Netanyahu, by contrast, doesn’t believe Israel faces a demographic threat, according to Naftali Bennett, who served as his chief of staff from 2006 to 2008. “He thinks it’s a bluff.” And he has not bothered to explain how Israel could live with the very danger—a Palestinian state—he has been warning about for so long. (In his book, Netanyahu says no number of security guarantees could provide the strategic advantage Israel gets from keeping troops in key areas of the West Bank.) What he has talked about repeatedly is the way the Palestinian bombings of the second intifada and the Hamas takeover of Gaza in 2007 have vindicated his positions. “All the events that happened subsequent to his first premiership only reaffirmed and strengthened his beliefs,” says Bennett, who now heads the Jewish settlers’ main leadership body, the Yesha Council.
Then there’s the kin factor. Sharon and Olmert were both prodded toward the political center by close family members. In Sharon’s case it was his son Omri. Olmert had his wife, Aliza, an artist and political dove. People who know Netanyahu say his stern and unswervingly hawkish father, Benzion, remains the most influential person in his orbit. Netanyahu himself has described consulting his father before major decisions. “You have to listen carefully to the father when you judge Bibi,” says Megged, who has spent time with them together, referring to Netanyahu by his nickname. “Bibi is not a rebel. He can’t get himself free from this tie with his father. Benzion sits on his shoulder and he can’t move.” A former adviser to Netanyahu concurs: “His father has a huge influence on him. Huge.”
Benzion was a towering figure in the pre-state Revisionist movement, the stream of Zionism that opposed even the slightest territorial compromise with the Arabs. Just after his 99th birthday last year, he gave a long interview to the Israeli newspaper Maariv in which he said, among other things: “If it’s possible, we should conquer any disputed territory in the land of Israel. Conquer and hold it, even if it brings us years of war.” I asked Megged to describe a particular interaction between the two Netanyahus. “They are both very coldblooded people,” he said. “You don’t see warmth but you see the respect. You see that influence on him.” (An official in Netanyahu’s office said in response: “The idea that the prime minister is not his own independent political player doesn’t stand up to reality.”)
Still, some key people are convinced that his pivot is real. The list includes a number of foreign leaders and a few influential Israeli journalists. In his conversations with them, Netanyahu has said he wants to get past the paralysis of the Israeli-Palestinian conflict in order to focus on the larger threat: a nuclear Iran. In his telling, the main obstacle is Palestinian President Mahmoud Abbas, who has tarried for more than a year while Netanyahu froze settlement expansion and practically begged for direct negotiations. The argument is not meritless. The fact that Palestinians have twice in the past decade walked away from far-reaching Israeli offers should certainly raise questions about their ability to close a deal. Aluf Benn, the respected reporter and columnist for Haaretz, wrote about having such a conversation with Netanyahu late last year and then surprised many of his readers with the words: “I believe him.”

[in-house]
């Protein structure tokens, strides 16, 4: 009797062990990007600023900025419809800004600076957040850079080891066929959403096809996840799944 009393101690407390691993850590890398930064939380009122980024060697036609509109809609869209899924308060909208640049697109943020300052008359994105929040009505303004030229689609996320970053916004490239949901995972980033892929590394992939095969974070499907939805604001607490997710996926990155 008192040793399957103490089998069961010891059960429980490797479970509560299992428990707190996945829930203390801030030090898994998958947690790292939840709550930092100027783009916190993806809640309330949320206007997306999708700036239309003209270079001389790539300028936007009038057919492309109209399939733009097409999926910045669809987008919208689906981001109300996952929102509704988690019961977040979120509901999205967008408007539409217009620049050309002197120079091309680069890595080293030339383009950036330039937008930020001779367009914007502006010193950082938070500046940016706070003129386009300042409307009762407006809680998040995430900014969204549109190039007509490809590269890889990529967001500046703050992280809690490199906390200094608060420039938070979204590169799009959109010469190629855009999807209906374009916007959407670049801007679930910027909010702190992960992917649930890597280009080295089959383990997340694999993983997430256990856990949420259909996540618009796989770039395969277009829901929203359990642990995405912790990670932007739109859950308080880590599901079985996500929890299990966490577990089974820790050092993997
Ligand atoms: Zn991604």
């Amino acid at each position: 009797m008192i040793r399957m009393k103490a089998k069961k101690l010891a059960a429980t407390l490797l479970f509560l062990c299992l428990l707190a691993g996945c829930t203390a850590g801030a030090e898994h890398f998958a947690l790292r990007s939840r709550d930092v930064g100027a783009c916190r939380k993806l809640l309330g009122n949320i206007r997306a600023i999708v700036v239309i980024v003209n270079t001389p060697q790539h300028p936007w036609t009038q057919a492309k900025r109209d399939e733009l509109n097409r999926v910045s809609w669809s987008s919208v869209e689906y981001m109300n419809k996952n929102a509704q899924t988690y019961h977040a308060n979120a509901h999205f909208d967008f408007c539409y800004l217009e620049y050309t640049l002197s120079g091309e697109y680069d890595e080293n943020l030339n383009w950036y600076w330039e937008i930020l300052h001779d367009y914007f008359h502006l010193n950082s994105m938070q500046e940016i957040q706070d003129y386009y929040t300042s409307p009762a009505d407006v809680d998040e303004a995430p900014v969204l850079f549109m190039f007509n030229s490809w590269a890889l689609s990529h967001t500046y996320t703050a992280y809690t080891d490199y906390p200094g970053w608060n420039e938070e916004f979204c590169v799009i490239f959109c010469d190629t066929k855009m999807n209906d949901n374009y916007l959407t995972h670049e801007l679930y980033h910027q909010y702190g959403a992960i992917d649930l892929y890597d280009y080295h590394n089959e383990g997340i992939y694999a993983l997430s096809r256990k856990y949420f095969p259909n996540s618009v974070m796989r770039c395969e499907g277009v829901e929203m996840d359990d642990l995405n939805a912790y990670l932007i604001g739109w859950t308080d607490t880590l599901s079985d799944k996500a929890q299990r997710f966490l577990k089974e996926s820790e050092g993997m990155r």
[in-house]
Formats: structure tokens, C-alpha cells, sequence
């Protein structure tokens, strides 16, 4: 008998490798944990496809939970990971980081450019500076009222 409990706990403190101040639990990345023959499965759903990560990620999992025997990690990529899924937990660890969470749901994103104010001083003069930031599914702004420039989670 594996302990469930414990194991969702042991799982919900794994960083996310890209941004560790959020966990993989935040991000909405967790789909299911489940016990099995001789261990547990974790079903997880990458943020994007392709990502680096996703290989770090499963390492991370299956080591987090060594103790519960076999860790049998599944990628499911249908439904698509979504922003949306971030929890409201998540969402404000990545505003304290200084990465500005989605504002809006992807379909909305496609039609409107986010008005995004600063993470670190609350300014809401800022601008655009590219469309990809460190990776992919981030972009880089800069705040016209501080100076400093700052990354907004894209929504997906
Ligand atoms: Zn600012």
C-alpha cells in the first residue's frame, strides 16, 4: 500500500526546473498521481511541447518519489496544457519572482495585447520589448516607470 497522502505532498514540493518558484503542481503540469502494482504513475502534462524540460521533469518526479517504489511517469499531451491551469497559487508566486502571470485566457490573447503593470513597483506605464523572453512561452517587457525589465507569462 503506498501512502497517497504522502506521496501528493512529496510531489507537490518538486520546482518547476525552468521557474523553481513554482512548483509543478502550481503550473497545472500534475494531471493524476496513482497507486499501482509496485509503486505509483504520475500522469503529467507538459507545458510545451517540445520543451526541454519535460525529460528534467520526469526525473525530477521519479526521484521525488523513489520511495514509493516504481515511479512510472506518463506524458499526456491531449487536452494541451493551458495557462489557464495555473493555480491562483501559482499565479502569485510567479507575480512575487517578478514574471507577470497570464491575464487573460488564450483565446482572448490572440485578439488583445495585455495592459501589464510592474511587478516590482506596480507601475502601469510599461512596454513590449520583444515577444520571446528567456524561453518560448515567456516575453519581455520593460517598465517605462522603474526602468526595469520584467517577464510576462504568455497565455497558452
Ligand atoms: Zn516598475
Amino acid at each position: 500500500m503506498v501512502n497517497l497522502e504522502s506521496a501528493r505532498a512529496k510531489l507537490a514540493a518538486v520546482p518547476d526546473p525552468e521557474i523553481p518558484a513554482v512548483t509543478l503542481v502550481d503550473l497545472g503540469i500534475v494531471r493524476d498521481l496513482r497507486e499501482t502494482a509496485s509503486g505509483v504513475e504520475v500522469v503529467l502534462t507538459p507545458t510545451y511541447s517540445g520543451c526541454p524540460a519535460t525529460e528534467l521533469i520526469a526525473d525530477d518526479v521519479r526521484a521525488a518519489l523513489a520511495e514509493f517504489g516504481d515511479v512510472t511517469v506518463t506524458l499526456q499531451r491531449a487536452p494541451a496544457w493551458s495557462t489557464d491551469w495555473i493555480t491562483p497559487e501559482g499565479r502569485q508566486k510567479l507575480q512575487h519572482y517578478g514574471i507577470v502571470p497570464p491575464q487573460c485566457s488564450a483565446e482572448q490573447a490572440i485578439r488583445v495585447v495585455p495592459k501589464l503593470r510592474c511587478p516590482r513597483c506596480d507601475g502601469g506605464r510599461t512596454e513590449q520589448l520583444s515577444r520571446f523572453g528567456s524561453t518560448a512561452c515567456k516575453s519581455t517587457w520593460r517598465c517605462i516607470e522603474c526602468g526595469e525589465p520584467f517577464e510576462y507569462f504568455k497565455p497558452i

But plenty of other people don’t. In late September, when the moratorium on settlement expansion ends, Netanyahu will have a chance to prove the skeptics wrong. But his hawkish coalition members will almost certainly vote to resume construction in the West Bank. “I think it should be clear,” Likud cabinet minister Benny Begin told me recently, “we will build in all our towns and villages in Judea and Samaria [the biblical term for the West Bank] with no distinction between this bloc and that bloc.” And the idea that Netanyahu would dump his right-wing partners to form a more centrist coalition seems unlikely, according to an adviser who has worked with him on and off for years: “Bibi always quotes [American political consultant] Arthur Finkelstein—‘Keep your base. That’s the most important thing.’ ” On that point, Netanyahu has something in common with Abbas, who faces challenges from within his party and from the rival Hamas. But in one way at least, the Palestinian leader has it easier than his Israeli counterpart. Abbas must prove he can deliver an agreement. Netanyahu has the added burden of proving he really wants one.
With Joanna Chen